The solar system is a set of planets, asteroids and comets that revolve around the sun. Each one remains in its respective orbit due to the intense gravitational force exerted by the star, which has much greater mass than any other planet.
The most important bodies in the solar system are the eight planets which revolve around the sun, describing elliptical orbits, ie, orbits similar to slightly eccentric circumferences.
The planets that make up the solar system
The sun is not exactly in the center of these orbits, as you can see in the picture below, which is why planets can sometimes be closer or farther from the star.
Elliptical Orbits of Solar System Planets
Solar System Source
The sun and the solar system originated long ago. 4.5 billion years from a cloud of gas and dust that swirled around itself. Under its own weight, this cloud flattened into a disk, the center of which formed the sun. Within this disc, a process of agglomeration of solid materials began, which, when collided with each other, gave rise to larger bodies, the other planets.
The composition of such clusters was related to the distance between them and the sun. Far from the star, where the temperature was very low, the planets have much more gas than solid matter, such as Jupiter, Saturn, Uranus and Neptune. The planets near him, in contrast, the ice evaporated, leaving only rocks and metals, such as Mercury, Venus, Earth and Mars.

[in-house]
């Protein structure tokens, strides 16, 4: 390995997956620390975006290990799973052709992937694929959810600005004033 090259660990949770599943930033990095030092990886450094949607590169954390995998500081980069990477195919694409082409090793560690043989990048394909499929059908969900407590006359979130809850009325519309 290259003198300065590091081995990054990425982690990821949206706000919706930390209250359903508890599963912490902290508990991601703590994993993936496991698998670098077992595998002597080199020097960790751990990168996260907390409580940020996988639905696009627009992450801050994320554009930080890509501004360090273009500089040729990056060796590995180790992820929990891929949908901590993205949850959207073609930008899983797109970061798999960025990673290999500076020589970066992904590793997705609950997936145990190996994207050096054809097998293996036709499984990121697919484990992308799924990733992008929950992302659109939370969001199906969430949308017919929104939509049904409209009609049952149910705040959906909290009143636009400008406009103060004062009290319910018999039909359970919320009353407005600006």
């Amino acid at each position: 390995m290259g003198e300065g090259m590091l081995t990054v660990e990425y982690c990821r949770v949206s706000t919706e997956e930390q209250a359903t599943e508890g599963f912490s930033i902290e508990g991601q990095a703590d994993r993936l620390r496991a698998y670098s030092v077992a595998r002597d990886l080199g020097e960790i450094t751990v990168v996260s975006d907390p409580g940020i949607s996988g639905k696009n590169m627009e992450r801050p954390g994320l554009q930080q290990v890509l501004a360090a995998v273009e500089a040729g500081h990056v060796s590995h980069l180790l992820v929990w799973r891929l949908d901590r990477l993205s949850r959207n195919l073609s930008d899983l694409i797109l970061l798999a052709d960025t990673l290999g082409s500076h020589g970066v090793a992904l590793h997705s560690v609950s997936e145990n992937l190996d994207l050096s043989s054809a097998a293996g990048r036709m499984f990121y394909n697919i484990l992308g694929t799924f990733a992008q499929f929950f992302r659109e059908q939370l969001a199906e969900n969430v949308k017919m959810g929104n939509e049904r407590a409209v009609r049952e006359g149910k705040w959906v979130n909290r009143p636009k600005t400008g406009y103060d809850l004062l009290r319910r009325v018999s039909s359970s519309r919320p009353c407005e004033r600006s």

The Solar System Components
The sun is the power source that dominates the solar system. Their gravitational force keeps the planets in orbit and their light and heat make life on Earth possible. Earth is on average about 150 million kilometers from the Sun, the distance covered by light in 8 minutes. All other stars are located much further apart.
Scientific observations indicate that the sun is a star of medium brightness and size, and that there are countless larger and brighter stars in the sky, but luckily, the brightness, size and distance were accurate for our planet to develop forms of light. Life like ours.
The Sun has 99.9% of the matter of the entire Solar System. This means that all the other stars in the System together add up to only 0.1%.
The Sun is a huge sphere of incandescent gas consisting essentially of hydrogen and helium, with a diameter of 1.4 million kilometers.
The volume of the sun is so large that it could hold more than 1 million planets the size of ours. To equalize its diameter, it would be necessary to place 109 planets like the earth next to each other. In the center of the star is the nucleus, whose temperature reaches 15 million degrees centigrade and where the nuclear fusion process by which hydrogen becomes helium occurs. Already on the surface the temperature of the Sun is about 6,000 degrees Celsius.